what confuses many to this day is how such heavy slabs were lifted to create a pyramid without modern day technology or machinery. Thousands of slaves would work around the clock constructing levy systems which manually lifted these massive slabs perfectly into position. Thousands died due to heat, and physical damage on the body.

Even though some of the smaller pyramids have not passed the test of time, the main, giant structures still remain in tact, not as sturdy or beautiful as before, but still impressive.

For more on ancient history, please visit Matthew D. McGrath’s Official Website.

Seven Wonders Of The Ancient World: The Temple of Artemis at Ephesus

Goddess Artemis of Ephesus

Continuing on our venture to cover the Seven Wonders Of The Ancient World, the next stop is The Temple of Artemis. Located in Ephesus, which is present day Turkey, this temple is dedicated to the Goddess, Artemis. Historian believe the temple was built around 800 B.C. near the mashy waters of the Ephesus River.

Artemis, also known as Diana is known as the goddess of fertility and life. In pictures and sculptures she is often draped with eggs and/or multiple breasts to exemplify her symbol as the goddess of fertility. Even though the temple is not much of a landmark today, when it was first constructed and in its peak, the temple was a symbol of pride and was dealt with great respect. While the temple was standing, the city of Ephesus became a major port for trade and a hub for great architecture. With such great architecture and trade going in and out of Ephesus, the temple eventually lost its glory and started to deteriorate due to the lack of maintenance done.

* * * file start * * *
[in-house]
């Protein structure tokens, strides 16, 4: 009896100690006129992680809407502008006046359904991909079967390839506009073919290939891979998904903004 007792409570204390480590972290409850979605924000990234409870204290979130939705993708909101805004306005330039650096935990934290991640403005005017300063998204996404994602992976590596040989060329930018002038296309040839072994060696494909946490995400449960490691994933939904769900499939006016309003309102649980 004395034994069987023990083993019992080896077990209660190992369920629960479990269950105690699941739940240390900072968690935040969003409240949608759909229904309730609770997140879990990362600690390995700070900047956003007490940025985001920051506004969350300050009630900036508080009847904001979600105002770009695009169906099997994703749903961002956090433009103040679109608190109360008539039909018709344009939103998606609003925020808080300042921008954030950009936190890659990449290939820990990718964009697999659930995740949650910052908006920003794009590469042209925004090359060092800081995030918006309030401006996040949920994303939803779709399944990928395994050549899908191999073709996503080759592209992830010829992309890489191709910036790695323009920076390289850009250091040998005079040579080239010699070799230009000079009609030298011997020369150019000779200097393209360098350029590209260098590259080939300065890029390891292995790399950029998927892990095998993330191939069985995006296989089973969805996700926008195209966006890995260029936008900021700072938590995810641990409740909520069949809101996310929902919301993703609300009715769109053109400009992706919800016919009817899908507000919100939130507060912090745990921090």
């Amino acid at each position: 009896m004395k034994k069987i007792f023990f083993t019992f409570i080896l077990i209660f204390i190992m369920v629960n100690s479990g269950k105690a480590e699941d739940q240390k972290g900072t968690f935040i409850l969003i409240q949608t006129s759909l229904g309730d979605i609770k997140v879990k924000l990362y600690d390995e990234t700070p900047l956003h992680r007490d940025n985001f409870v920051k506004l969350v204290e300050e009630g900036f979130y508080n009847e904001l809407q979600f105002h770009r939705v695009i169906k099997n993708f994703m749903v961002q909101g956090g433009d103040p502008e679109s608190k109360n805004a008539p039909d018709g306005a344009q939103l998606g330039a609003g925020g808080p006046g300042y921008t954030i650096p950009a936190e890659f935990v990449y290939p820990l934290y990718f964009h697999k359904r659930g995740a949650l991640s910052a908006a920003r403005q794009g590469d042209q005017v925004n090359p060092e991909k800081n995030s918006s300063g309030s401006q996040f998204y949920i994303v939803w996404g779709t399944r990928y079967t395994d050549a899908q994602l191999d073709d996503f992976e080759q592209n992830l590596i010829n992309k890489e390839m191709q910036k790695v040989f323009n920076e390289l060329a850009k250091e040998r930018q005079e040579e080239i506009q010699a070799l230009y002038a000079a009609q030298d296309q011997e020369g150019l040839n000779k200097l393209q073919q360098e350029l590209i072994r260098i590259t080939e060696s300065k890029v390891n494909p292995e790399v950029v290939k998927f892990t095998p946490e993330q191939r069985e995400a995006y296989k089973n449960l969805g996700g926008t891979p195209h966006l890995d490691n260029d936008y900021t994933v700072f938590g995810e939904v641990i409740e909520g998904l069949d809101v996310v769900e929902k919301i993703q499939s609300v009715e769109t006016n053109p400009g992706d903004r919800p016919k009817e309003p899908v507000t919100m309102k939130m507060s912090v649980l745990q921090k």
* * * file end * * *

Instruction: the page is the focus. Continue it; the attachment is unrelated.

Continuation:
Since the growth or trade in Ephesus as explained by UN Museum, “This temple didn’t last long. According to one story in 550 B.C., King Croesus of Lydia conquered Ephesus and the other Greek cities of Asia Minor and during the fighting, the temple was destroyed. An archeological examination of the site, however, suggests that a major flood hit the temple site at about the same time and may have been the actual cause of the destruction. In either case, the victorious Croesus proved himself a gracious new ruler by contributing generously to the building of a replacement temple.”

Despite the lack in popularity of the once majestic temple, it will always be noted as one of the seven wonders of the ancient world.

For more history information and news, please visit Matthew D McGrath‘s official website.

Seven Wonders of the Ancient World

Recently in my previous posts, I briefly discussed the early Islamic travelers and the surveyors of India, as a surveyor myself I plan to elaborate on that topic in the near future.

Today I want to start a series on the seven wonders of the ancient world, in this series I will discuss each of the wonders individually as well as their fates. In today posts I will discuss the background of the wonders.